Texting, surfing the Web, and playing video games before bed could lead to attention and learning problems, anxiety, mood swings, and even depression, suggests a pilot study conducted at the Sleep Disorders Center at JFK Medical Center in Edison, New Jersey. Researchers surveyed 40 children—average age: 14 1/2—all of whom were treated at the center for sleep problems, USA Today reports. The kids reported sending an average of 34 text messages or E-mails each night, and said they sent the texts between 10 minutes and four hours after parents said “lights out!” Texts or calls also awoke the kids an average of once a night. “These activities are not sleep-promoting, like reading a novel or listening to music,” study author Peter Polos, a physician at the JFK center, told HealthDay. “They stimulate the brain and depress normal sleep cycles.” Roughly half of the children’s parents didn’t know their kids were cuddling up to their favorite media; others knew, but thought, “This is the world we live in, what can you do?” Polos said.
While electronic media use can be harmful to children, its influence on kids isn’t all bad, U.S. News contributor Nancy Shute reports. There are extraordinary things to see and share, and parents who make wise media choices for their family are also teaching their children to be savvy media consumers.
Here are three ways your family can gain when the media diet is healthful:
1. Through meaningful storytelling. Quality media can help teach essential human values through storytelling, a powerful learning tool
. A great movie or TV show (think Up or Sesame Street) can provide your children lasting lessons on growing up to be good, kind, and wise. Check out sites like KidsFirst and Common Sense Media for reviews of movies and video games.
2. By gaining advertisement literacy. Children younger than age 8 have difficulty understanding that advertisements are designed to persuade them, but older children can become savvy consumers by learning how media are used to manipulate thoughts and emotions. The United Kingdom, Canada, and Australia require that children be taught “media literacy,” and research has shown that it may help mitigate the harmful effects of media.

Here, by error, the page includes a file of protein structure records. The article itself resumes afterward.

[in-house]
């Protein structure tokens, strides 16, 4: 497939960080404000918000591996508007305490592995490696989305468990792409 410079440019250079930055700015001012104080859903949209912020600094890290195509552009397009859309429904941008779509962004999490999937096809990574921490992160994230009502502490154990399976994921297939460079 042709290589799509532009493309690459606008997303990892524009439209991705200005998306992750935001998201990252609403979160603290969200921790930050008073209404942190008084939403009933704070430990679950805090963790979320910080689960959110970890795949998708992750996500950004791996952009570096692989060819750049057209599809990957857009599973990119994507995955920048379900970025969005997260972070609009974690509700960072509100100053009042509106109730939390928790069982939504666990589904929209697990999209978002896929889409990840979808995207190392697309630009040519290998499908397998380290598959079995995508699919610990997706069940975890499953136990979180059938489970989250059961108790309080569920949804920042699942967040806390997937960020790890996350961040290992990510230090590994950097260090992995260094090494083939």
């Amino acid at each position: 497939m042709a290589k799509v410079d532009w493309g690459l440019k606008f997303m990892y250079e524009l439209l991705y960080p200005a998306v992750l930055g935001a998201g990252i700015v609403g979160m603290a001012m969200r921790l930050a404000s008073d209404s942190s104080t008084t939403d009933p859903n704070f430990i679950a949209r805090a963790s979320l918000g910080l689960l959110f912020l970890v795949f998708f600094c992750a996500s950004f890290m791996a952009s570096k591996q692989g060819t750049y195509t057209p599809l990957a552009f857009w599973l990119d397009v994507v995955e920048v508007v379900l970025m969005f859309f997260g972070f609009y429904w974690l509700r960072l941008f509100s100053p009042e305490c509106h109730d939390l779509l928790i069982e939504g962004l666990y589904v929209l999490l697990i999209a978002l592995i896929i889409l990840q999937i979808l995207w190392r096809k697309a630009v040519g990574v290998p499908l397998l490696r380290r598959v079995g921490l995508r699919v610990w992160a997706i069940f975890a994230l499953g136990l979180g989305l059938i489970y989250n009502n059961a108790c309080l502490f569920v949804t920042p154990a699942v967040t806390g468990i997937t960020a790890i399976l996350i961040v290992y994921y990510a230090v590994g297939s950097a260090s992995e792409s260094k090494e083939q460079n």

3. To inspire talks about difficult issues. Watching TV or playing computer games with your children not only helps you understand their interests but provides a great opportunity for teaching your own values. Victor Strasburger, a professor of pediatrics at the University of New Mexico, says he watches Lost and other TV shows with his 17-year-old daughter. “A character on TV is having sex with his girlfriend. It’s easy to say, ‘What do you think about that?’ rather than say, ‘Are you having sex?’ It’s a really powerful way of communicating with your teenagers,” he says.
So the good news for parents is that we do have choices: There are healthful ways for children to use media, and we can exert control over what they watch and for how long. We’re in the midst of a massive experiment, and it’s up to us to create a sensible balance between media and the other essentials of life.